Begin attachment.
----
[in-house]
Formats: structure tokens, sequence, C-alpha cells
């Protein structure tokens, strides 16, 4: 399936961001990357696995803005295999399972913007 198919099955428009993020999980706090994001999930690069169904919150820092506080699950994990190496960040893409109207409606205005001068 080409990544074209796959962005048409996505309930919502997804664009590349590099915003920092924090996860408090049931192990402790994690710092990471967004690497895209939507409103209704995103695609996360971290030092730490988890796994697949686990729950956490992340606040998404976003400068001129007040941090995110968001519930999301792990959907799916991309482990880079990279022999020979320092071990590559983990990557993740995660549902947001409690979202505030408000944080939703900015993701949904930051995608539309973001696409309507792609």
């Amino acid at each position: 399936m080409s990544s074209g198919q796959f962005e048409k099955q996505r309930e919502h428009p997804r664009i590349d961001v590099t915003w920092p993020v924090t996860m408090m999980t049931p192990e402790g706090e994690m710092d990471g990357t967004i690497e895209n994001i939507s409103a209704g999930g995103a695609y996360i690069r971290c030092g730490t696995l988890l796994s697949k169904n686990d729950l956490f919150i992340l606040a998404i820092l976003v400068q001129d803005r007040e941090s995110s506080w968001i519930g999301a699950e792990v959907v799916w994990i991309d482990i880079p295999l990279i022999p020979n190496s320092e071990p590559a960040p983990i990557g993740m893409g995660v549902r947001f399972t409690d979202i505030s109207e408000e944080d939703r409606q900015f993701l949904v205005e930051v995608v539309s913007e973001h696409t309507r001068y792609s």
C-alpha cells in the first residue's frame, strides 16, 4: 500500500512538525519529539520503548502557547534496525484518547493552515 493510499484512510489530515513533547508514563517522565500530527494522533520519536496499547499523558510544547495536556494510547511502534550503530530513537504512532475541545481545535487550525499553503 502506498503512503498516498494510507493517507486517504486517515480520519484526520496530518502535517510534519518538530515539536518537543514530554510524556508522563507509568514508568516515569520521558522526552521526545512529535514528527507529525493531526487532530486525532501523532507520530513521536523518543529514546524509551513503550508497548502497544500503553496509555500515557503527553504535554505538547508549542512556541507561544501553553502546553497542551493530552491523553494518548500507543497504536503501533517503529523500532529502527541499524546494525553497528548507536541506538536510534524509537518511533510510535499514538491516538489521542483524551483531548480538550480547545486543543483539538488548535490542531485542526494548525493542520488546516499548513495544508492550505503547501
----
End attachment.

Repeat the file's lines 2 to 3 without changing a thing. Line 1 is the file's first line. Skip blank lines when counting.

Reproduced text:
Formats: structure tokens, sequence, C-alpha cells
């Protein structure tokens, strides 16, 4: 399936961001990357696995803005295999399972913007 198919099955428009993020999980706090994001999930690069169904919150820092506080699950994990190496960040893409109207409606205005001068 080409990544074209796959962005048409996505309930919502997804664009590349590099915003920092924090996860408090049931192990402790994690710092990471967004690497895209939507409103209704995103695609996360971290030092730490988890796994697949686990729950956490992340606040998404976003400068001129007040941090995110968001519930999301792990959907799916991309482990880079990279022999020979320092071990590559983990990557993740995660549902947001409690979202505030408000944080939703900015993701949904930051995608539309973001696409309507792609």